A radar detector is an electronic device used by motorists to detect if their speed is being monitored by police or law enforcement using a radar gun. Most radar detectors are used so the driver can reduce the car's speed before being ticketed for speeding. Only doppler radar-based devices can be detected — other speed measuring devices including those using ANPR, piezo sensors, and VASCAR technology cannot be detected. LIDAR devices require a different type of sensor, although many modern detectors include LIDAR sensors. Most of today's radar detectors detect signals across a variety of wavelength bands: usually X, K, and Ka. In Europe the Ku band is common as well.
One of the technologies that law enforcement agencies can use to measure the speed of a moving vehicle uses doppler radar to beam a radio wave at the vehicle, and then infer the vehicle's speed by measuring the Doppler effect-moderated change in the reflected wave's frequency. Radar guns can be hand-held, vehicle mounted or mounted on a fixed object, such as a traffic signal.
Radar detectors use a superheterodyne receiver to detect these electromagnetic emissions from the radar gun, and raise an alarm to notify the motorist when a transmission is detected. False alarms can occur however due to the large number of devices, such as automatic door openers (such as the ones at supermarkets) and adaptive automotive cruise control, that operate in the same part of the electromagnetic spectrum as radar guns.
In recent years some radar detectors have added GPS technology. This allows users to manually store the locations where police frequently monitor traffic, with the detector sounding an alarm when approaching that location in the future (this is accomplished by pushing a button and doesn't require coordinates to be entered). These detectors also allow users to manually store the coordinates of sites of frequent false alarms, which the GPS enabled detector will then ignore. Some GPS enabled detectors can download the GPS coordinates of speed monitoring cameras and redlight cameras from the Internet, which are contained in the TRINITY database. An interstate traveller could receive an alarm when approaching the location of a speed monitoring camera.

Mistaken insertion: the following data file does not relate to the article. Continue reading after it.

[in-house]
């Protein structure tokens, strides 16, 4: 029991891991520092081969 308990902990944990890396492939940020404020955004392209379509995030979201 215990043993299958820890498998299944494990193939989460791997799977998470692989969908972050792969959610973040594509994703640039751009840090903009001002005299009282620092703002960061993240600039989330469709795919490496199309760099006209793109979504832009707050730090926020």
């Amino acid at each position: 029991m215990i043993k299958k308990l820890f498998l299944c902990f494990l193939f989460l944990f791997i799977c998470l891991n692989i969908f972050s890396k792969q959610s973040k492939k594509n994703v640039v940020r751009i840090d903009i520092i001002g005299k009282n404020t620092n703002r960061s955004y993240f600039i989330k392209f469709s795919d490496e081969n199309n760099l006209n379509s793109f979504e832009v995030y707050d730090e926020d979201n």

Radar guns and detectors have evolved alternately over time to counter each other's technology in a form of civilian electronic "warfare". For example, as new frequencies have been introduced, radar detectors have initially been "blind" to them until their technology, too, has been updated. Similarly, the length of time and strength of the transmissions have been lowered to reduce the chance of detection, which in turn has resulted in more sensitive receivers and more sophisticated software counter technology. Lastly, radar detectors may combine other technologies, such as GPS-based technology with a point of interest database of known speed trapping locations, into a single device to improve their chances of success.
Radar detector detectors
The superheterodyne receiver in radar detectors has a local oscillator that radiates slightly, so it is possible to build a radar-detector detector, which detects such emissions (usually the frequency of the radar type being detected, plus about 10 MHz). The VG-2 Interceptor was the first device developed for this purpose, but has since been eclipsed by the Spectre III. This form of "electronic warfare" cuts both ways - since detector-detectors use a similar superheterodyne receiver, many early "stealth" radar detectors were equipped with a radar-detector-detector-detector circuit, which shuts down the main radar receiver when the detector-detector's signal is sensed, thus preventing detection by such equipment. This technique borrows from ELINT surveillance countermeasures. In the early 1990s, BEL-Tronics, Inc. of Ontario, Canada (where radar detector use is prohibited) found that the local oscillator frequency of the detector could be altered to be out of the range of the VG-2 Interceptor. This resulted in detector manufacturers responding by changing their local oscillator frequency. Today, practically every radar detector on the market is immune to the VG-2 Interceptor.